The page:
Ape-Rah-Hop: A Summer IPA Bursting with Fruit Flavor

by Jason James | Last Updated: June 2, 2016

Summertime… and the living is easy!

After 16 years in education, I have learned to truly cherish my summers and time away from students. Do I count down the days until the last day of school? You bet your ass I do!

During the summer I have more time to brew and I fire out some experimental recipes as well as tweak old favorites. In my household, summer is also the time for lighter….citrusy beers. This recipe is one that I have modified over the years that produces a good crushable beer. Its something you can enjoy on the beach or by the pool. Brew it this weekend and kick off summer right with a hazy tropical IPA.

DISCLAIMER: This beer uses fruit. Throwing fruit into beer is not for everyone, but I think the sweetness of the apricot balances out the bitterness nicely.

The Apricot IPA Recipe

Grainfather Mashing

Recirculating the wort during the mash

Stats

Batch Size = 6.5 Gallons

OG= 1.047

FG= 1.007

ABV= 5%

IBU = 96

Mash @ 154 for 1 hour

Efficiency =  73% (Not great because it was the first time using The Grain Father)

Grain Bill

5 Pounds Briess 2-Row

3 Pounds White Wheat

8 oz  Flaked Wheat

3 oz Crystal 20L

Hops

1 oz Magnum @ 60 minutes

1 oz Citra @ 30 minutes Grainfather boiling

1 oz Galaxy @ 30 minutes

1 oz Cascade @ Flameout

1 oz Citra @ Flameout

1 oz Galaxy Dry Hop 5 days

1 oz Mosaic Dry Hop 5 days

1 oz Citra Dry Hop 5 days

Yeast

Safale US-05

Adding the fruit

There are many schools of thought when using fruit in beer…..

  • Throw it in the boil
  • Add during primary fermentation
  • Use frozen fruit
  • Use an extract

I’m not saying that these techniques don’t work, however after different trials and errors I found a way that works best for me: Making a puree that I pasteurize and freeze, which pulls out the fruit sweetness I want. Here is the process:

Apricots

  1. Use 1 – 2 pounds per gallon of Apricots. Peaches and Apricots are both liquid rich fruits so you might have to use a little more than you would for other fruit beers.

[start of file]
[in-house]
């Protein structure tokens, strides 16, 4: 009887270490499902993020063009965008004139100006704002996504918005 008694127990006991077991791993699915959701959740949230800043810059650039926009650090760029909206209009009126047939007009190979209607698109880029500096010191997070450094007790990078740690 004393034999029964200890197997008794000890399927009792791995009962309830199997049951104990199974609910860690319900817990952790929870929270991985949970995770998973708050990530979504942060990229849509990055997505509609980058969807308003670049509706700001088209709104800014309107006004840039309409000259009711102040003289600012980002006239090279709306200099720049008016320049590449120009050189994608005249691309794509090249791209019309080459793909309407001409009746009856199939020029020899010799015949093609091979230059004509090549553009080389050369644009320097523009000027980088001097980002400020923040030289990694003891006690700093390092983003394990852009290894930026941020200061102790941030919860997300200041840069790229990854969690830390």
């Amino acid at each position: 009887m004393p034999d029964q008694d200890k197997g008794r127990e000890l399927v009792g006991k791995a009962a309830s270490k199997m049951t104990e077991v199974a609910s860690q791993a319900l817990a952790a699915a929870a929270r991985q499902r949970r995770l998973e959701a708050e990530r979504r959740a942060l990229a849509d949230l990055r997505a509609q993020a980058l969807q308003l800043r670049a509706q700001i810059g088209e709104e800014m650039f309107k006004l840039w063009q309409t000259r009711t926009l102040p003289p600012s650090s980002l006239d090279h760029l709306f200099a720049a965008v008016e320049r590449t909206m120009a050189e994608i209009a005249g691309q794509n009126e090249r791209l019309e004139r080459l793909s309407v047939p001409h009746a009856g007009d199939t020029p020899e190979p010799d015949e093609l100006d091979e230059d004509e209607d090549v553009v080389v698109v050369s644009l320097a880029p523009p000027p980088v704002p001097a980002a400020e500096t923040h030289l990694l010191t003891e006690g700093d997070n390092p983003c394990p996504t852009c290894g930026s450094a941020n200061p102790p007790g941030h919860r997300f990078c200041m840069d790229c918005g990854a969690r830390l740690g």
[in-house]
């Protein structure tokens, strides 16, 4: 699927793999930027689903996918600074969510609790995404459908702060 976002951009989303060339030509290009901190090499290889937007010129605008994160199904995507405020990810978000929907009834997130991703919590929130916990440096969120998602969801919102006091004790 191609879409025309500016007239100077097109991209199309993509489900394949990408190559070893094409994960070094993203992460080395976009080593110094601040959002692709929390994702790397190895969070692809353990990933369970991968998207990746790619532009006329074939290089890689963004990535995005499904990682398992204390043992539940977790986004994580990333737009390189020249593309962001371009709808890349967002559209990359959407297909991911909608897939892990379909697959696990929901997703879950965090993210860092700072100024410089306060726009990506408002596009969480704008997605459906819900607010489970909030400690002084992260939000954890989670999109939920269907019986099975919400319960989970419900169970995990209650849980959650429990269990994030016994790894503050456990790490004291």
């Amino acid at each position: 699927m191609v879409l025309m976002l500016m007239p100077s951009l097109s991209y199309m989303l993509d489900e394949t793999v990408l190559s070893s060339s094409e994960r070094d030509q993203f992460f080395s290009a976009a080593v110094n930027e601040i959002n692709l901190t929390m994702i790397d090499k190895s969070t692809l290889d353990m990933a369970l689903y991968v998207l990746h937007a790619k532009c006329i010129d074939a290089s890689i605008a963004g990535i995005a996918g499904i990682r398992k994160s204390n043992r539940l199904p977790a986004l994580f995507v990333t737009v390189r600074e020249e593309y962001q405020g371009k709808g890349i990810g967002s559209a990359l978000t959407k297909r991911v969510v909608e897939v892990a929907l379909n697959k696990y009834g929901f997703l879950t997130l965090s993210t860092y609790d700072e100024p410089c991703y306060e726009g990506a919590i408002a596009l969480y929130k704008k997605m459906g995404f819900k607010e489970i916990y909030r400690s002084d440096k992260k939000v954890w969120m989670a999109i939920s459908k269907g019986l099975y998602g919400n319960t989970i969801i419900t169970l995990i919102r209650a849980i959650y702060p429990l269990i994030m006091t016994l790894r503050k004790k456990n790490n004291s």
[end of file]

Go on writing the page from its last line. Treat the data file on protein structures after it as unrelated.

2. Blanch the apricots in boiling water for one minute, remove and let cool. This will help with the skins.
  3. Blanched and Sliced ApricotsRemove the skin, cut in half, and remove the pits.
  4. Food process the apricots with a 1/2 cup of water. You will have a apricot puree when you are finished.
  5. Add to a pot and slowly bring the temperature up to 170 degrees, string often. Hold this temperature for 5-10 minutes to kill anything that could potential infect your beer.
  6. Allow puree to cool to room temperature.
  7. Transfer fruit to a sanitized container and place in freezer for 12-24 hours.
  8. Move puree to refrigerator and allow to thaw for 24-48 hour.
  9. Add puree to beer after primary fermentation is finished.
  10. WARNING….the sugar in the fruit can spike fermentation again, make sure to monitor daily and add a blow off tube if needed.
  11. Use a sanitized paint strainer or muslin bag when transferring to the bottling bucket/keg. This will filter out the fruit chunks.
  12. Drink a homebrew and reflect back on how you wisely chose this hobby over collecting stamps.

Wrap up

You can add as much or as little apricot as you want to this recipe. Some people like a hint of fruit while others like a shandy-style beer. I think for this recipe, 1.5 pounds per gallon is the sweet spot.

This beer has been a hit in the past and hope it kicks of your summer right. Cheers!

Jason will talk your ear off about three things....movies, music, and beer. He has been brewing beers since 2012 and hasn’t looked back since. After converting a spare bedroom into a “beer room”, and a basement into a beer drinkers paradise, he quickly turned his hobby into an all out obsession. Conducting mad scientist beer experiments have become a norm in his brewing repertoire. There is nothing he won’t put in beer, including bacon.